To fulfill its pledge to prevent violence like that of the 2002 Gujarat pogroms from recurring, the Gujarat government has proposed the Communal Violence (Suppression) Bill, 2005.
This bill grants the government wide powers to respond to communal violence, including the power to arrest and search without a warrant. The bill also increases the punishment for offences in riots and allows the government to set up special courts and police stations. These special courts can hear cases at any protected place and can maintain confidentiality of witnesses. The bill also requires that the government nominate a committee to advise and assist it in relief and rehabilitation efforts.
A recent column in The Indian Express commented on the deficiencies of the bill.
However, the benchmark of the merit of the proposed law should be that if it was enacted when the Gujarat mass violence unfolded, or indeed the ’84 Sikh riots, would it have influenced the conduct of recalcitrant state authorities in terms of ensuring that they take all the necessary steps to protect the victim and prosecute the guilty? The answer is that this law would have made absolutely no difference to a government driven by a communal agenda.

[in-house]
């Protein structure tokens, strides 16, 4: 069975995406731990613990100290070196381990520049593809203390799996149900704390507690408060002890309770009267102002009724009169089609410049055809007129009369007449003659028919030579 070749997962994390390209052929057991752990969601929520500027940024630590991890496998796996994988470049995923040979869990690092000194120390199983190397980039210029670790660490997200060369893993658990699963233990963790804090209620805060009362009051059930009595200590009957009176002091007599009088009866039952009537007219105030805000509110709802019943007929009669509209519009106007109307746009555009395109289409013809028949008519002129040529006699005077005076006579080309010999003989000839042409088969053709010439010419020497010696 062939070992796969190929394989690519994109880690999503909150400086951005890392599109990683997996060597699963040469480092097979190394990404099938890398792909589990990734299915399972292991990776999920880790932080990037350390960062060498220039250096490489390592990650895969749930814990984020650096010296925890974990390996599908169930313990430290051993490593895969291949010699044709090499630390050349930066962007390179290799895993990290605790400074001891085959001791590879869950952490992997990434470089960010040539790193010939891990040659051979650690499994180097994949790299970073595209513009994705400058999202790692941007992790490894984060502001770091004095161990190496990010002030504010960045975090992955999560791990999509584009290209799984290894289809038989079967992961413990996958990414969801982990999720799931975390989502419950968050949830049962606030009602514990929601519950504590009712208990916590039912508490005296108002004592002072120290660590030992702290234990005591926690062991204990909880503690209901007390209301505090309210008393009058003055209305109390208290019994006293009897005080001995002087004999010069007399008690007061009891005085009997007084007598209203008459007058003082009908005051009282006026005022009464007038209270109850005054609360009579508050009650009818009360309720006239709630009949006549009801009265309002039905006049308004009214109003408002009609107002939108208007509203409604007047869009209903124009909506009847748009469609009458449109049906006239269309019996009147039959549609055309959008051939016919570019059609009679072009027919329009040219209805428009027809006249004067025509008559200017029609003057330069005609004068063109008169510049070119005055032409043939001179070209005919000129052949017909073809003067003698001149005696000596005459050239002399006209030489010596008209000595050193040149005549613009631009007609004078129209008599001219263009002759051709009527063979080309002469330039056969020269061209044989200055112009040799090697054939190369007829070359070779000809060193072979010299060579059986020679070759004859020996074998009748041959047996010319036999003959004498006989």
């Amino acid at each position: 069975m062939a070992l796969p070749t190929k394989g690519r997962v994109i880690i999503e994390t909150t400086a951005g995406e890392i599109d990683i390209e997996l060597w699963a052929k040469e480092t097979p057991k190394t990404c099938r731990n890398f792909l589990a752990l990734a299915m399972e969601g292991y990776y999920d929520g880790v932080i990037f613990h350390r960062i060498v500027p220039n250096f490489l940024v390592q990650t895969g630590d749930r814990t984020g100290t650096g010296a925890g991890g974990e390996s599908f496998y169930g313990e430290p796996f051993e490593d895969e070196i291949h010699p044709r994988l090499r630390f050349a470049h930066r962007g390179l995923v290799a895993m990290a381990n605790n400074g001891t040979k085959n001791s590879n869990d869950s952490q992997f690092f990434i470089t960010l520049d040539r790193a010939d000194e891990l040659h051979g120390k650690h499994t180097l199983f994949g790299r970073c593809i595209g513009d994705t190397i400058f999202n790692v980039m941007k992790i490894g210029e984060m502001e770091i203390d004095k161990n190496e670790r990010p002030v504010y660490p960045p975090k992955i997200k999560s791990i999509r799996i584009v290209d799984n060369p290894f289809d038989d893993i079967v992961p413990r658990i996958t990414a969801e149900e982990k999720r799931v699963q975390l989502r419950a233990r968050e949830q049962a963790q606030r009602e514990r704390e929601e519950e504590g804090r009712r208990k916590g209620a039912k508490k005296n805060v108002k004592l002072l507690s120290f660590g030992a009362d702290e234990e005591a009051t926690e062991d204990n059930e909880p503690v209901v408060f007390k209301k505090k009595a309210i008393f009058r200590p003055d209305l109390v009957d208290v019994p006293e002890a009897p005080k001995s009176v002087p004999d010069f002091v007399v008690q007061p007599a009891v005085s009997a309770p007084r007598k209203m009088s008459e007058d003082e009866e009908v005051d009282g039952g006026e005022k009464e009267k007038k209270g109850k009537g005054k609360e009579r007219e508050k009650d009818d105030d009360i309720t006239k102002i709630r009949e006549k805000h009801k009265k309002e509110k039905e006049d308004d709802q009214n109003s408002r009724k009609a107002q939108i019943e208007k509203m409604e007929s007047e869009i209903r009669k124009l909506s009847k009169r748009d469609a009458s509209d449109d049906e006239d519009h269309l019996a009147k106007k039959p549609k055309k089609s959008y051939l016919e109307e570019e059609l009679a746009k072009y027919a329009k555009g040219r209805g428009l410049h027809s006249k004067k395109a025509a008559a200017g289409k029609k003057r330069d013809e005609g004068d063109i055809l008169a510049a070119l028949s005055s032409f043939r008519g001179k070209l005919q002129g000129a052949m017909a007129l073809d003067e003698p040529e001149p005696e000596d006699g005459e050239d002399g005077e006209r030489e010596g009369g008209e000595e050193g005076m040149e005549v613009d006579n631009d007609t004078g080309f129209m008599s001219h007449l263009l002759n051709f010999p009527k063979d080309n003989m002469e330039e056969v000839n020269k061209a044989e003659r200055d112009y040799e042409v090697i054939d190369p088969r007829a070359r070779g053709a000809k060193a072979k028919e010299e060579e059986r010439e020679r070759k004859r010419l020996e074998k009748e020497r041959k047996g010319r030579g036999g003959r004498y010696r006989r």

In 2002, the Gujarat government failed to end the violence not because it lacked the power to do so, but because it chose not to. This new bill grants additional powers to the government, which is a meaningless move unless the government is compelled to use these powers to end communal violence.
The law as proposed is at best irrelevant to the challenges of communal governance and, at worst, dangerous, because many of the special powers such as of search and arrest can be used against minorities in the same way as Modi consistently misused the powers under POTA. The governments of today do not require greater powers, but greater moral and legal accountability.
It is for this reason that we need a law that lists the mandatory duties of the state, failing which they can be criminally prosecuted as well as dismissed.
No riot can continue for more than a few hours without the active complicity of state authorities. This monumental crime against humanity must be explicitly and severely punishable under the new law.
The state must be obligated to take legal action against all hate propaganda, to quickly use maximum force to control communal violence, and to set up relief camps for victims of the violence.